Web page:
We are looking for fans of film and games who want to contribute reviews, lists, or features.
War has always been an evolving beast, and while modern war is no less troubling, the one that produced the ‘greatest generation’ has long been remembered as one populated by some of history’s most honorable and courageous people. Near countless films have taken to offering stories of those who endured the worst in that fight and finding peace in the years after, trying to put their lives back together. Some have defined the entire generation.
Now comes Last Man Club, an earnest independent film that is certainly well-intentioned and is highly-respectful of the men in uniform it follows, even if it’s a little clumsy in the storytelling. It tells of an elderly man named ‘Eagle’ (James MacKrell), a former WWII pilot and captain of a B-17 ‘Flying Fortress’ called The Dutchess. He is living with his son’s family but learns that he is being sent a nursing home. After getting a letter from Pete Williams (Barry Corbin), an airman he flew with in the war now suffering depression, strapped to bed in a home, he secretly runs away and heads out to find the last of his crew and rescue Pete. Along the way, he ends up partnered with a young attractive woman named Romy (Kate French), a girl with her own set of issues who helps him avoid the cops as they head across country on a wild adventure.
Written and directed by Bo Brinkman and based on his 2002 short film of the same name, Last Man Club is hard not to like, or at least its ambition, a film that is a family-friendly version of the old-men-reliving-the-past genre and while it has plenty of flaws is nonetheless almost painfully charming. A simple premise, which amounts to an old-school road trip, offers loads of opportunities for breezy conflicts and while some of the context is heavy, such as gun-play and some major felony crimes, the film never takes it seriously, playing it all as light as a feather, making it clear this is intended for younger audiences.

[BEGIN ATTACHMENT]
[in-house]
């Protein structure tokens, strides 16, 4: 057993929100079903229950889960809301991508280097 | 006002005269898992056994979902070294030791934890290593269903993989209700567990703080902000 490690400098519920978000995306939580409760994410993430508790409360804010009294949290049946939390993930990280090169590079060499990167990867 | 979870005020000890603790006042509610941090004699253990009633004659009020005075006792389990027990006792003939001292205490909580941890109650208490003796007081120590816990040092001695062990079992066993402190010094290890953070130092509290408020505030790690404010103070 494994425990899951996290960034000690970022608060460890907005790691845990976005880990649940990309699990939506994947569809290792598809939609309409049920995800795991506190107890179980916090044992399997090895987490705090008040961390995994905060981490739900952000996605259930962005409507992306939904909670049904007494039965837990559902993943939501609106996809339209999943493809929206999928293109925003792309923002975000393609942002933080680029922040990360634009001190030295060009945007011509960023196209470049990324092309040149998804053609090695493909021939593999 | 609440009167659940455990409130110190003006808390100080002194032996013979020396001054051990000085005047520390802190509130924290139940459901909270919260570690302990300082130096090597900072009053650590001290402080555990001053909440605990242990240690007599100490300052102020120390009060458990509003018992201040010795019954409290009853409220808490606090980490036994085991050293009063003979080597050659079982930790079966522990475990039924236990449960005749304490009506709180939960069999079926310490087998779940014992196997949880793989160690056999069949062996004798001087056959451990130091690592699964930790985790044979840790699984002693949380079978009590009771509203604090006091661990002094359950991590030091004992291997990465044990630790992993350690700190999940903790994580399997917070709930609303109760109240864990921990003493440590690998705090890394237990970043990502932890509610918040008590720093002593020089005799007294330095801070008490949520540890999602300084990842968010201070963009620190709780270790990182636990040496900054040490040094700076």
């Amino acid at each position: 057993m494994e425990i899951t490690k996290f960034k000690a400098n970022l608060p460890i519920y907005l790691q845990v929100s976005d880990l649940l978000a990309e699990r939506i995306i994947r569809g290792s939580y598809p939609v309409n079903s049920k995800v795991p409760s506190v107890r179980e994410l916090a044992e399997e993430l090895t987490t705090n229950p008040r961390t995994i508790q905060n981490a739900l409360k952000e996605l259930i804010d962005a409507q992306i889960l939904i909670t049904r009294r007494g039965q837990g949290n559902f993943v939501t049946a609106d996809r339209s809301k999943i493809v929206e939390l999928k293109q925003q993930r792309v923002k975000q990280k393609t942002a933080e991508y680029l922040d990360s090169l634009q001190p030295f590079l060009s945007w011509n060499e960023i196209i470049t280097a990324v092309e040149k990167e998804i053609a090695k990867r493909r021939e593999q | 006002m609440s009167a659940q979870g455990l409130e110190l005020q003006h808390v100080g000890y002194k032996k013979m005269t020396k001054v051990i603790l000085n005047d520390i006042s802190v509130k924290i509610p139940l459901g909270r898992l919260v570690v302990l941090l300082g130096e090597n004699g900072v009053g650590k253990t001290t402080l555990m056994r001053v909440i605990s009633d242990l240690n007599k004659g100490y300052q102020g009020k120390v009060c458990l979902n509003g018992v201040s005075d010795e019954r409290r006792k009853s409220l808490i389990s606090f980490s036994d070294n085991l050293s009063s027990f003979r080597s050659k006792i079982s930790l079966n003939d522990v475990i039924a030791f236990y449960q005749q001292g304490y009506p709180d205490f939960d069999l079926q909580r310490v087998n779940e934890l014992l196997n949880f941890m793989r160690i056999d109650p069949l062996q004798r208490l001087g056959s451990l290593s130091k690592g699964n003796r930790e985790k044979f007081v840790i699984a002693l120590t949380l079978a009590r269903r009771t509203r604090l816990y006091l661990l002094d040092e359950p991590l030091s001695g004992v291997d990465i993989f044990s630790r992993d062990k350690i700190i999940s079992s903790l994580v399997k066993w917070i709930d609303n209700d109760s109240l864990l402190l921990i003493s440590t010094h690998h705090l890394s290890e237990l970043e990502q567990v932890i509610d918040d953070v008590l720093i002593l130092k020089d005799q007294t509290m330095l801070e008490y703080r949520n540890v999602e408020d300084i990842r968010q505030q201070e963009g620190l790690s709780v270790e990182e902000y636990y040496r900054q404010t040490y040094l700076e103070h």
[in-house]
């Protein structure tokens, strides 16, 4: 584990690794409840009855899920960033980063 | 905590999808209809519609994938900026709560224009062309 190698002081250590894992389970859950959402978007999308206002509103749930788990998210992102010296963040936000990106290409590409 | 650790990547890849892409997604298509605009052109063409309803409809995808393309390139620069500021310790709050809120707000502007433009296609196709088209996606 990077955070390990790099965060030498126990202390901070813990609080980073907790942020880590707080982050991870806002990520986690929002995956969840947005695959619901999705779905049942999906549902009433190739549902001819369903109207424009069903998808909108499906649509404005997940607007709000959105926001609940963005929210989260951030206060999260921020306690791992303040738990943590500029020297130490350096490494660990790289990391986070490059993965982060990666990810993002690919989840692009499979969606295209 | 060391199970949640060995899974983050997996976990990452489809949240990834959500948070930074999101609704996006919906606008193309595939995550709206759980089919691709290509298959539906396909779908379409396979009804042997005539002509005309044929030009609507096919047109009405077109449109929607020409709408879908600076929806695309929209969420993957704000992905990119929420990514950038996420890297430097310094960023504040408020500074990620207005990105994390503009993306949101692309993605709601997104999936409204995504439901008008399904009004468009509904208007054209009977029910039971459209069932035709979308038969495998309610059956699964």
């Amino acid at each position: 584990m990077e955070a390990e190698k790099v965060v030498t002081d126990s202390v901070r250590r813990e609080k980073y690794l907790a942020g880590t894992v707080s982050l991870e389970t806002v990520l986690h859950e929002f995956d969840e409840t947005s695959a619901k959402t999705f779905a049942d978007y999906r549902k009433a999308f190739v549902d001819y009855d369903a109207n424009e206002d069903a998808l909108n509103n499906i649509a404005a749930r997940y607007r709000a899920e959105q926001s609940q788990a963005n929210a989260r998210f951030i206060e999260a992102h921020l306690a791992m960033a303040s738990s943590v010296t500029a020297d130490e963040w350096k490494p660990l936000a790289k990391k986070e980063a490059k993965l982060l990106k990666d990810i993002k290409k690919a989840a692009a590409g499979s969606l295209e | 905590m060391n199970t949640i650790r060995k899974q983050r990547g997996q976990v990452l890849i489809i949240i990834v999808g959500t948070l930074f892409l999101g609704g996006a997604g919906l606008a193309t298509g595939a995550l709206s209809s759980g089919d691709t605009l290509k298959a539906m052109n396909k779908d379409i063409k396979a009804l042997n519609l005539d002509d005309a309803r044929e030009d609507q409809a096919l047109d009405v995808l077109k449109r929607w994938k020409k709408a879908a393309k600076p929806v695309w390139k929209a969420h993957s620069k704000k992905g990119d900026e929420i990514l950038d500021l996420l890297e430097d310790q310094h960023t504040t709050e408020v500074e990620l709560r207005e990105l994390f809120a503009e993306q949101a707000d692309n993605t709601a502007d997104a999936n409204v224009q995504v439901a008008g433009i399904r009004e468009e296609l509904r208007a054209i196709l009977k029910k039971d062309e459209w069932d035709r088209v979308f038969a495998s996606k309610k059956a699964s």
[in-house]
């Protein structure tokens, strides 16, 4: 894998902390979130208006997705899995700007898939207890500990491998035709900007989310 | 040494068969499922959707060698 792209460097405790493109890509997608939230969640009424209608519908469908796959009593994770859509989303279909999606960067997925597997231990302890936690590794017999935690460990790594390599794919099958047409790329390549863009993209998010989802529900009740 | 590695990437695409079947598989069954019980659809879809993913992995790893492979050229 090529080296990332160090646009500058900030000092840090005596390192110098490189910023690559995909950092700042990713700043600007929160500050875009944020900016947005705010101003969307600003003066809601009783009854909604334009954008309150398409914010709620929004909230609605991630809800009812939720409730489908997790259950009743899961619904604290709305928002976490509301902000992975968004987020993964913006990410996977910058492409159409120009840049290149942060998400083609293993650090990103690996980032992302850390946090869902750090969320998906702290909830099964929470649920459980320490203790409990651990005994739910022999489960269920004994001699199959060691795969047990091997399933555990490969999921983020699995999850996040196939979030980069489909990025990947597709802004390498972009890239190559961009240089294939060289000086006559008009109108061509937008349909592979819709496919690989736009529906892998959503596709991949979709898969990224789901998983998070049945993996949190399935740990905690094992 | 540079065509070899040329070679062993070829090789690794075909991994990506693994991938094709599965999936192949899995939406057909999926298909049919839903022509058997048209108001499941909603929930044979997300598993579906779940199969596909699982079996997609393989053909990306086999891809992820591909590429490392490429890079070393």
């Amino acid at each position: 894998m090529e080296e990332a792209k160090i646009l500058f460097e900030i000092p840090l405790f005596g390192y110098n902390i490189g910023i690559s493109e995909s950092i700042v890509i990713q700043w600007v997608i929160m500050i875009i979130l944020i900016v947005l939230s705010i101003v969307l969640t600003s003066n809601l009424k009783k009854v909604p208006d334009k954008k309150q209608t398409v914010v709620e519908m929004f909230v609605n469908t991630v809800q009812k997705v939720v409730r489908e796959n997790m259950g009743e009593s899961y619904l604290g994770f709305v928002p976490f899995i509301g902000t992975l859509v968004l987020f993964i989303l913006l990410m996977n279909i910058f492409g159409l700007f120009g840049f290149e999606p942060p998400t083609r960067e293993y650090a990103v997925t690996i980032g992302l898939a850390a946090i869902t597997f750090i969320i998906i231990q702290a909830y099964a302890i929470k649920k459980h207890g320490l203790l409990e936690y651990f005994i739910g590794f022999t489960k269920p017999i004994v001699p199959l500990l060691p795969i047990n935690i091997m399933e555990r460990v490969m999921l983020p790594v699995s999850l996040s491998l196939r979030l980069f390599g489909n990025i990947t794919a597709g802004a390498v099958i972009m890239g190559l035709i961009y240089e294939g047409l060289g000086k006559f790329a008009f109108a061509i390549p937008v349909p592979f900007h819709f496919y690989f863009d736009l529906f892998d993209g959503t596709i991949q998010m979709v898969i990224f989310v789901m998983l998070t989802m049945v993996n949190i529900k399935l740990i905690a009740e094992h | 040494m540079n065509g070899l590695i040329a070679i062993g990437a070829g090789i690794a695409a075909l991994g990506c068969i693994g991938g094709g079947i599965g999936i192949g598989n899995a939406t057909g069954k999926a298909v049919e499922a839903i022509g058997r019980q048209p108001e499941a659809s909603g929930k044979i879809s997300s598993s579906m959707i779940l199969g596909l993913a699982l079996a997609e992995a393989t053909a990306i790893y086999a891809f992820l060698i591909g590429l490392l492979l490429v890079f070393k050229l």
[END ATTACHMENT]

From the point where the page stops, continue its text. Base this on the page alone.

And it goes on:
That’s confirmed in the relationship between Eagle and his young grandson Taylor (Blaze Tucker), who have formed a special bond, one that comes full circle by the film’s end. And there’s also the connection Eagle has with Romy, a twenty-something who learns that there are decent men in the world, even though their relationship is never more than compadres in their escapades. She’s a tough cookie herself, and while her subplot feels a little too violent and dark for the overall tone of the film, French nevertheless makes Romy a compelling and delightful character. In fact, the whole cast does good work, with Corbin especially effective. Look for cameos by Jake Busey and Michael Madsen as well.
Last Man Club is not aiming for reality, even if it strives for authenticity. The gang happen upon a slew of WWII-era-related things along the way, including a working B-17 bomber, which you can be sure gets some fly time in a moment that ditches credibility right out the bomb bay doors yet is equally fun for the sheer fantasy of it all. And that’s the take-away perhaps, to just let go and enjoy the ride, and while the main story most assuredly deserves a better film, if you’re looking for a safe, family experience this won’t let you down.
Movie description: Last Man Club is a 2017 drama about World War II veteran who escapes a difficult future by heading across country to find the last remaining member of his bomber crew.
Director(s): Bo Brinkman
Actor(s): James MacKrell, Kate French, William Morgan Sheppard
Genre: Drama, Comedy